Evidence lacking, cost high for medical cannabis in adult epilepsy


By Nicola Garrett

31 May 2018

There is a desperate need for randomised trials on the use of medical cannabis in drug-resistant epilepsy in adults,  an expert has told the ANZAN 2018 conference in Darwin.

Speaking during a symposium dedicated to medical cannabis Professor Terry O’Brien, Director of Neurology at Alfred Health in Melbourne, noted that much of the hype around the use of medical cannabis has centered on children with epilepsy.

“But about a third of our adult patients don’t have control with our current epilepsy medications and they are desperate for a solution… they are incredibly keen to engage in this space…and many… have a strong feeling that their self administered cannabis has an important role in controlling their epilepsy,” he told delegates.

Professor O’Brien said there was a long history of anecdotal reports of the efficacy of cannabis as an anti-seizure treatment.

“This is not a new idea… if you go right back to the 1880s the famous British neurologist Sir William Gowers reported the case of an adult in his 40s who had drug-resistant epilepsy which was not well controlled by bromides but when tried on a cannabis based mixture became seizure free,” he said.  

However evidence of its use in adults with poorly controlled epilepsy was lacking. While there was now class 1 evidence from double-blind placebo randomised controlled trials for cannabidiol (CBD) transdermal gel  as adjunct treatment to anti-epileptic drugs in severe epileptic encephalopathies, only a small proportion of patients in these trials were adults.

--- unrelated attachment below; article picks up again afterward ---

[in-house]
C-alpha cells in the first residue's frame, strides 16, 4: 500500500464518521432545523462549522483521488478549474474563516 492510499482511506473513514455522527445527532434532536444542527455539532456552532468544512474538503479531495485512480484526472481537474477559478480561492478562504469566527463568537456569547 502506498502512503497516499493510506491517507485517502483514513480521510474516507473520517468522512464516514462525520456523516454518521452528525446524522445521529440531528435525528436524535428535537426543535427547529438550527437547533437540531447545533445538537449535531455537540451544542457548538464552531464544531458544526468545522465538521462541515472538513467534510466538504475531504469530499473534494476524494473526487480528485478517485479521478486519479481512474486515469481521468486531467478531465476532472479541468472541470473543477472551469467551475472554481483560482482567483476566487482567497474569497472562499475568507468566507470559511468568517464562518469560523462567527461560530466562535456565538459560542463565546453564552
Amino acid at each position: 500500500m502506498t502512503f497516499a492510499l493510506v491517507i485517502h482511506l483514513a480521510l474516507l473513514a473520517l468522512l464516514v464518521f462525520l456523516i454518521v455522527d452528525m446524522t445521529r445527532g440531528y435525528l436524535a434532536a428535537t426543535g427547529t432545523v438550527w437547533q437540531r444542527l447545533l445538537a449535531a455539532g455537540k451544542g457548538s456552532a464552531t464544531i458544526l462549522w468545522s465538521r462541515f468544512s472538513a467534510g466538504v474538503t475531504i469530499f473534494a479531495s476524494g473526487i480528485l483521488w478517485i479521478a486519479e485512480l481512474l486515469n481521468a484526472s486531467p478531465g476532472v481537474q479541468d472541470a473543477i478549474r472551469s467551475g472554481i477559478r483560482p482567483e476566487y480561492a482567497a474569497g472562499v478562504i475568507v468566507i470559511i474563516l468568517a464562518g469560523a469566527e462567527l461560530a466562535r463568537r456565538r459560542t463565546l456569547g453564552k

The ZYN2-CL-03 STAR 1 and 2 studies were the first double blind RCT of CBD treatment for adults with drug resistant focal epilepsy.

The STAR 1 trial, of which Professor O’Brien was the principal investigator,  showed that changes in seizure frequency was not significantly different between ZYN002 (transdermal gel)  and placebo.

However, continued open-label treatment in STAR 2 appeared to result in improvements in seizure control  with clinically meaningful reductions observed after six and 12 months of treatment. The transdermal gel was also well tolerated with good patient compliance.

In addition to the need for more evidence, Professor O’Brien told delegates that he believed  red tape and cost were two other significant barriers to prescribing medical cannabis.

“The red tape is a nuisance but it’s not insurmountable. There are two ways you can prescribe medical cannabis in Australia, you can do it the way we do it for all drugs that are not TGA licensed drug for this indication [SAS Individual Approvals], and by the way none of the CBD products are for epilepsy at this stage, or you can get registered through the TGA as an authorised prescriber”.

According to Professor O’Brien, however, cost to the patient was the biggest problem. Pharmaceutical grade CBD for an adult of around 70 kg on a 20mg dose per day could be as much as $6,000 a month based on figures he had obtained from a supplier.

“There are some small governmental schemes that will subsidise the cost for some children but there’s no help for adults – the cost has to be borne by the patients themselves,” Professor O’Brien said.  

“It beholds us to encourage companies who want to market a drug in this space to go through the effort of doing proper evidence-generating randomised controlled trials and then applying to the TGA to get the drug registered and then on to the PBS.”

“That’s the only way it’s going to become widely available for our patients,”he added.

Already a member?

Login to keep reading.

Email me a login link